Brighter sector outlook in South Africa

by Editor fleischwirtschaft.com
Thursday, July 10, 2014
Photo: Klaus Steves / pixelio.de

Shares in poultry producers continued a strong run, as the industry’s prospects for margin improvements gain from preliminary antidumping duties on European chicken.

The sector is also benefiting from a pullback in maize prices, for the third consecutive month in July. Expectations are for the downtrend to continue amid early signs of good harvests in the US — the world’s biggest exporter of the crop.

Shares in the sector have reflected an improvement in investor sentiment over the past three months. Country Bird is trading 44% higher than its low of R2.70 in early April, while Astral is up 57%, RCL 20% and Sovereign 58%.

In the first week in July, preliminary antidumping duties ranging from 22% to 73% were introduced against imports of frozen bone-in chicken from Germany, the Netherlands and the UK. Import duties against producers and importers from Brazil were raised last year.

Analysts and importers believe consumers are likely to fork out more for chicken as a result.

Meanwhile, South African Poultry Association CEO Kevin Lovell said on Monday "we have long maintained that dumping causes material harm to our industry and makes it impossible for our industry to compete on this basis. The antidumping action therefore has always been about levelling the playing fields — not stifling competition."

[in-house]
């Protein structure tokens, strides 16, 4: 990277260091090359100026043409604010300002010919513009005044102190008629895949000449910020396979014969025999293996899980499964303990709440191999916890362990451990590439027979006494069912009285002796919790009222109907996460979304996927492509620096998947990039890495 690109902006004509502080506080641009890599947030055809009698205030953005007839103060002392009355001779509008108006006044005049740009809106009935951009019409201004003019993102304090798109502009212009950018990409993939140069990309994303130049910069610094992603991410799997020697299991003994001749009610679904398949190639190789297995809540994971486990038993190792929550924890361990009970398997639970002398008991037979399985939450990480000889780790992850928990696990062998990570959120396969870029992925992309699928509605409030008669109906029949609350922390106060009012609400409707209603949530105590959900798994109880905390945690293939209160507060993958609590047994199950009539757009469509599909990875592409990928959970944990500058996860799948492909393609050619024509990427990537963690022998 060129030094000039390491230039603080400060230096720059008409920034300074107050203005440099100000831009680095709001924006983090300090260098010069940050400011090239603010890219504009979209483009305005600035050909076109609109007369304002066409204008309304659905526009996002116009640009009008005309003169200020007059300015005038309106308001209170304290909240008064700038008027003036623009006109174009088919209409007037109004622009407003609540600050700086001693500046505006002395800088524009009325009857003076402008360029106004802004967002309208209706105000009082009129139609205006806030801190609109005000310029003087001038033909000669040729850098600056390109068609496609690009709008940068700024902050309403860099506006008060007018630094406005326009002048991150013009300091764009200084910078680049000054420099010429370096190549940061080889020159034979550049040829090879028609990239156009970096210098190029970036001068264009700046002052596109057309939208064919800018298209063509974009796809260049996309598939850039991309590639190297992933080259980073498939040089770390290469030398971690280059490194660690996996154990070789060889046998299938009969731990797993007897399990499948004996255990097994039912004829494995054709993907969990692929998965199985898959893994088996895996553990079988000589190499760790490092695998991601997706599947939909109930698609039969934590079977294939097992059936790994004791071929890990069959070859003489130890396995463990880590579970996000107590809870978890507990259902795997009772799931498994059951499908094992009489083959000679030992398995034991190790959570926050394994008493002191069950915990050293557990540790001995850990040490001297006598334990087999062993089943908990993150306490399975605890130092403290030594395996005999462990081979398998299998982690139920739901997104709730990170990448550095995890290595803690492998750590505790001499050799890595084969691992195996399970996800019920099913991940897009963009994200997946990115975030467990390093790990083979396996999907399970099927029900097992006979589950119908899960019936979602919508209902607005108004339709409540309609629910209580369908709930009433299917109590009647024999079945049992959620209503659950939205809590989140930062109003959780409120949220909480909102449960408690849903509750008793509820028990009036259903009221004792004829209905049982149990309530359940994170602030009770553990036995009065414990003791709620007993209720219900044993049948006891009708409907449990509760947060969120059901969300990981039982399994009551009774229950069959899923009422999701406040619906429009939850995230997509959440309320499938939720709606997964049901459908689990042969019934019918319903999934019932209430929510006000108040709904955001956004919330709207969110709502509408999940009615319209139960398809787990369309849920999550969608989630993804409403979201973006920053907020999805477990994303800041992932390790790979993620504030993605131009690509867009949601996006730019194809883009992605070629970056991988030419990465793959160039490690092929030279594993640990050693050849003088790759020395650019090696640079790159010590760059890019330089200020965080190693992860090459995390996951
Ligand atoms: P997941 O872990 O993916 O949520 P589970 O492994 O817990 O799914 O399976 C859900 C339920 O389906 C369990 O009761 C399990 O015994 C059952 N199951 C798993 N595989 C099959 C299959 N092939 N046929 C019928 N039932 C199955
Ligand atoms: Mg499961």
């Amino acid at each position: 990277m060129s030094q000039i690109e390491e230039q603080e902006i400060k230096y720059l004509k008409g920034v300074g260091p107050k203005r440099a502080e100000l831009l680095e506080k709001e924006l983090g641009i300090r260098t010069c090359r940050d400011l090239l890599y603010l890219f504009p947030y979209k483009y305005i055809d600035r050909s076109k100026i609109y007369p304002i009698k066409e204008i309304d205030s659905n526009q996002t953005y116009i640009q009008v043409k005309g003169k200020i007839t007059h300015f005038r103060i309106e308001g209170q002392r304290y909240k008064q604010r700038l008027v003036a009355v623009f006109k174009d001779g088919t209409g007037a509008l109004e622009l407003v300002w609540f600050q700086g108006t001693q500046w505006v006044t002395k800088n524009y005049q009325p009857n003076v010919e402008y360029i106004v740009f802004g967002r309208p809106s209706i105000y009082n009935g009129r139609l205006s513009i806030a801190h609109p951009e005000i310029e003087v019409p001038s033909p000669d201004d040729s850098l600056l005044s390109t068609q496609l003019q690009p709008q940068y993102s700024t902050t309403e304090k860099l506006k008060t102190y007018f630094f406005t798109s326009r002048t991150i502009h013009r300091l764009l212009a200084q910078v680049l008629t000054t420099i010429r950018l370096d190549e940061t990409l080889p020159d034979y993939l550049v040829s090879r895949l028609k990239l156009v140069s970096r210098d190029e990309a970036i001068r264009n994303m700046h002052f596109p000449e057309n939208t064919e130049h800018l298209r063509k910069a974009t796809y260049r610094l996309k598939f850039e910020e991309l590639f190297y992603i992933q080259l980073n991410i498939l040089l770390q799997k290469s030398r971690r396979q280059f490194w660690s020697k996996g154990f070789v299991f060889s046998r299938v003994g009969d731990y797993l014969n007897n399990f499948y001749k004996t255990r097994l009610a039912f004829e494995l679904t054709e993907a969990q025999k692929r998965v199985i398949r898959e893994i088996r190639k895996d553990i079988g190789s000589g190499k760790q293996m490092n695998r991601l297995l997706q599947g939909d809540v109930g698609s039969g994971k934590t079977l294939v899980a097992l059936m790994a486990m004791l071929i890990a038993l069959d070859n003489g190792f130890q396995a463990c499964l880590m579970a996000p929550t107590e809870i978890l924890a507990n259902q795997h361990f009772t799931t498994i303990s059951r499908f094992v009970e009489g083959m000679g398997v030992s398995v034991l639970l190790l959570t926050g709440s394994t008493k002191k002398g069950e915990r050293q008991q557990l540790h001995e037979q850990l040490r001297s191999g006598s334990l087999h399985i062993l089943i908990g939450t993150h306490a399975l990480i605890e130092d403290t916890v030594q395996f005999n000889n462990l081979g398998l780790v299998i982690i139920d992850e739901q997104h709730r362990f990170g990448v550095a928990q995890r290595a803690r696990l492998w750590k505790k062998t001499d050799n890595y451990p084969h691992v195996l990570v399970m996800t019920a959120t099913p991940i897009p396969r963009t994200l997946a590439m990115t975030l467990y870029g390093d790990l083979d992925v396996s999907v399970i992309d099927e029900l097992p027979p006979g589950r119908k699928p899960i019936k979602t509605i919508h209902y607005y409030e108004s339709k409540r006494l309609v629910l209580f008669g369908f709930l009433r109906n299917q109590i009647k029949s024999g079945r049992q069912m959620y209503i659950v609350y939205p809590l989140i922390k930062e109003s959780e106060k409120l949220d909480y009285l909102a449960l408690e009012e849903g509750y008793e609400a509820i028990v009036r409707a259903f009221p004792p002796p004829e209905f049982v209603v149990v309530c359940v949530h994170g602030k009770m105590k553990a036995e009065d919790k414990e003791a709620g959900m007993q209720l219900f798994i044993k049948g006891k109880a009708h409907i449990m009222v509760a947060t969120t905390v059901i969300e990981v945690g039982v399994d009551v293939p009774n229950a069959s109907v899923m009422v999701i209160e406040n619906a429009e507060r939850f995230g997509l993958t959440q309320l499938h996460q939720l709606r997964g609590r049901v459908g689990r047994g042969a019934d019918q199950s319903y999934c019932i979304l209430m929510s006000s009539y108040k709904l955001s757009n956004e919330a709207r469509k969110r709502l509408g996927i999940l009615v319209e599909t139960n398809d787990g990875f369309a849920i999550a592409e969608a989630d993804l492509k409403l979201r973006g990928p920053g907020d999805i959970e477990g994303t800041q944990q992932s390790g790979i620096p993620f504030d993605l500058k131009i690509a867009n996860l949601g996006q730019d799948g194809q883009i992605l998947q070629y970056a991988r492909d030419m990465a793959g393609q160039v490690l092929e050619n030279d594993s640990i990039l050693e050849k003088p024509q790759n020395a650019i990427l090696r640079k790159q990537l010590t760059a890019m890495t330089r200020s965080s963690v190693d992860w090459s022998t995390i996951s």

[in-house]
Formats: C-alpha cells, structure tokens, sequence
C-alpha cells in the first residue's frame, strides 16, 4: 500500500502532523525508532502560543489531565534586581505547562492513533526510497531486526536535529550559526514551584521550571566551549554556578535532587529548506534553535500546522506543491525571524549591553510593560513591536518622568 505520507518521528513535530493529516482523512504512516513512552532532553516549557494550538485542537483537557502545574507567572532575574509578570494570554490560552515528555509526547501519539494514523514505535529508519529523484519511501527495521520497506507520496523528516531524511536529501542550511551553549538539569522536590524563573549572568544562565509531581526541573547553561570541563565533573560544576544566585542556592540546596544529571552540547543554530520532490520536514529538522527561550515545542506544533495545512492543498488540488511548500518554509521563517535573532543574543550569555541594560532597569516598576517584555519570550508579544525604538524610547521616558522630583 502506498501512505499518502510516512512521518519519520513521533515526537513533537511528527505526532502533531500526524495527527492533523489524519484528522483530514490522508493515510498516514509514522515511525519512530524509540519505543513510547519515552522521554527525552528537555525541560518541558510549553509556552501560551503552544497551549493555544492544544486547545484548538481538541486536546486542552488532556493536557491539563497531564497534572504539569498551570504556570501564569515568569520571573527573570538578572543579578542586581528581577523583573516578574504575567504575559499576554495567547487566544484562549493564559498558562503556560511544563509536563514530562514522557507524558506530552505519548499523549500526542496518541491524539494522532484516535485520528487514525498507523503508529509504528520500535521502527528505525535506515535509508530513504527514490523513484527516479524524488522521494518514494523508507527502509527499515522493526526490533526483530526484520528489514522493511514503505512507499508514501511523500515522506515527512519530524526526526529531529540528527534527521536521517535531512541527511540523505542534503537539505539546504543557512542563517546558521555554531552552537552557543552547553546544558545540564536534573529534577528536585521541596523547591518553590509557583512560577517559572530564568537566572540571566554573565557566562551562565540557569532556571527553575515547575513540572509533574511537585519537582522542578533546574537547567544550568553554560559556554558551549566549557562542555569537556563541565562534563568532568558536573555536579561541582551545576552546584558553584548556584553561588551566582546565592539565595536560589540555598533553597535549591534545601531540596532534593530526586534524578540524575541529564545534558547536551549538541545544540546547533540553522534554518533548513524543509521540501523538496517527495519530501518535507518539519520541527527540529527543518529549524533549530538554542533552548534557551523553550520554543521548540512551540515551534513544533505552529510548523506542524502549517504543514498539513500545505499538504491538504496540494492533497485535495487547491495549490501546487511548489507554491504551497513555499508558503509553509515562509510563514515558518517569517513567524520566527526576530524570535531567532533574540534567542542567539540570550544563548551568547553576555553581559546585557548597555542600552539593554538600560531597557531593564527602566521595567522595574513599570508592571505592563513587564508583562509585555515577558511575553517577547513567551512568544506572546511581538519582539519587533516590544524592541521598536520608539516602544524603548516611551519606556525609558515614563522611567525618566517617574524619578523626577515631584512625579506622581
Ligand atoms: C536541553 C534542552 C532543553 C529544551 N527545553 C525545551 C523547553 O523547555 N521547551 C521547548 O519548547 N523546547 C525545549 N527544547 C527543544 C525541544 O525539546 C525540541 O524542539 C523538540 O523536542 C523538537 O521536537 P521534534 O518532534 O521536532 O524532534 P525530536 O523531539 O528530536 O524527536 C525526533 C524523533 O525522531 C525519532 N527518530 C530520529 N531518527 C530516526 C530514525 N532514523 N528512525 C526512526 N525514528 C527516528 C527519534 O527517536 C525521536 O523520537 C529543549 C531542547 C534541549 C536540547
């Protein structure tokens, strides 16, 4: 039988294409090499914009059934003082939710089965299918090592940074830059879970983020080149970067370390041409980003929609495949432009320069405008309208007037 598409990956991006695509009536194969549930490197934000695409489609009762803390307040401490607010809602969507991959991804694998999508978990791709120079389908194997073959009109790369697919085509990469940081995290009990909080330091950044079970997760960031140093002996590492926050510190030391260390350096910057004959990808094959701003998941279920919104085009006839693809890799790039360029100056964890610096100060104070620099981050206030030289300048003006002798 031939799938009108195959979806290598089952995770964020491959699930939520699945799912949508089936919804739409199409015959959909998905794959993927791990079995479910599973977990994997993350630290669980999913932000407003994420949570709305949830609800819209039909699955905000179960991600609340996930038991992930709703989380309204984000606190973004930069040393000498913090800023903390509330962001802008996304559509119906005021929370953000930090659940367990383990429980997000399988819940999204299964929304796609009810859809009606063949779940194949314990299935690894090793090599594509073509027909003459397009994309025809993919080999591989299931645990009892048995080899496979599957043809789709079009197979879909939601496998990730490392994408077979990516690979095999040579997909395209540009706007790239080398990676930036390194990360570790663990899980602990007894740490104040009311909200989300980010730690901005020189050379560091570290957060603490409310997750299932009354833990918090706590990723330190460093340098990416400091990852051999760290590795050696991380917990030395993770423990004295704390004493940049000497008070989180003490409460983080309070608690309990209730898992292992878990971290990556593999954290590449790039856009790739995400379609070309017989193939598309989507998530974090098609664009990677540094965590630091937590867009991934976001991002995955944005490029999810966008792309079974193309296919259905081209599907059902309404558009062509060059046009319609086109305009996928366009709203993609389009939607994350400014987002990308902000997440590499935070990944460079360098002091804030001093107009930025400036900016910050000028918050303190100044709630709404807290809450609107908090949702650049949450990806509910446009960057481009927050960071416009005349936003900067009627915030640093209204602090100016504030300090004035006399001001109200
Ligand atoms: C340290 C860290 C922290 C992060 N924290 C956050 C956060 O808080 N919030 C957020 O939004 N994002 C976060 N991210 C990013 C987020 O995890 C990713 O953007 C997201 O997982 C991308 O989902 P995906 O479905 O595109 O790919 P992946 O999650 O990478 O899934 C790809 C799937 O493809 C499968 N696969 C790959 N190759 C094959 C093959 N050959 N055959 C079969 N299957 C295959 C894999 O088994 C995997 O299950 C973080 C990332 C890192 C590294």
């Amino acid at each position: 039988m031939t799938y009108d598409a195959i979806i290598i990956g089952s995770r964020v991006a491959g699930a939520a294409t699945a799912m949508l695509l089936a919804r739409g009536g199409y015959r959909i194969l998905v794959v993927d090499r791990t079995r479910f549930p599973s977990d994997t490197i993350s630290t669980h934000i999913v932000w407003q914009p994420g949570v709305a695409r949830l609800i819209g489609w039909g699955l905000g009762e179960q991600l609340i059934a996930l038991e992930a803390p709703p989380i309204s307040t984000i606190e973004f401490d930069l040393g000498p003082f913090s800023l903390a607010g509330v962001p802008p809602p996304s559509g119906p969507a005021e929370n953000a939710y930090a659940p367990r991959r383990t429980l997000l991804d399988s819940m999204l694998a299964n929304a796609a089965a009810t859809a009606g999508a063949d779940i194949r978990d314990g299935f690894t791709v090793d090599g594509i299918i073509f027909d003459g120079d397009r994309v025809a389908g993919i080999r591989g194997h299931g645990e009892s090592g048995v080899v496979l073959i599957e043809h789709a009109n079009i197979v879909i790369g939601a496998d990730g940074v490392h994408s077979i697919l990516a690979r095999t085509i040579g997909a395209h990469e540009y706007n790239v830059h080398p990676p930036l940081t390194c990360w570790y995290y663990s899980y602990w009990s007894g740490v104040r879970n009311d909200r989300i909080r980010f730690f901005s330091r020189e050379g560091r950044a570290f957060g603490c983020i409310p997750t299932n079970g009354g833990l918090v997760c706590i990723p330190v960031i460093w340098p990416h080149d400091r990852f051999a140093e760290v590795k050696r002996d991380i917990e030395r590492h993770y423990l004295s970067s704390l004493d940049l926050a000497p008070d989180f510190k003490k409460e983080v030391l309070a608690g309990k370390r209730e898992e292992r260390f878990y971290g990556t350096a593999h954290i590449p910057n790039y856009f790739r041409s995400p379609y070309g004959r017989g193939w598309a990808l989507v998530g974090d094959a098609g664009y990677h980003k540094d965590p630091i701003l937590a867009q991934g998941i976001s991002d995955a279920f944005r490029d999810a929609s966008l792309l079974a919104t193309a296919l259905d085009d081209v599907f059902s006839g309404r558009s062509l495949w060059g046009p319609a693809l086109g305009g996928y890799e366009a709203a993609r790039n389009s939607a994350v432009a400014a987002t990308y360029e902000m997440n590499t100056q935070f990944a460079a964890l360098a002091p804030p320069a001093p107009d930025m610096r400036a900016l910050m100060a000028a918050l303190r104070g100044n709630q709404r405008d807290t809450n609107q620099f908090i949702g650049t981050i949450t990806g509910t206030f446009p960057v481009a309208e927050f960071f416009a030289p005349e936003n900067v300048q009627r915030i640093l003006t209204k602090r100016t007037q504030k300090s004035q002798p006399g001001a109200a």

The industry has been contending with cheap imports, soaring feed costs, weak consumer demand and impending regulations to cap the levels of brining allowed in frozen chicken products.

Nine smaller producers have either gone under, filed for business rescue or have been absorbed by larger companies in recent months.

Chris Logan of Opportune Investments said while he was generally against import tariffs, it did seem the sector had a case as there was evidence of dumping. "I’m not surprised that they did get a favourable ruling because it seems we’re on a trend here where borders are being shut to protect jobs."

The protection "should, other things being equal, give (producers) greater pricing power", Logan said. It was possible that prices would not need to be raised substantially, as margin pressure had abated, thanks to the lower maize price.
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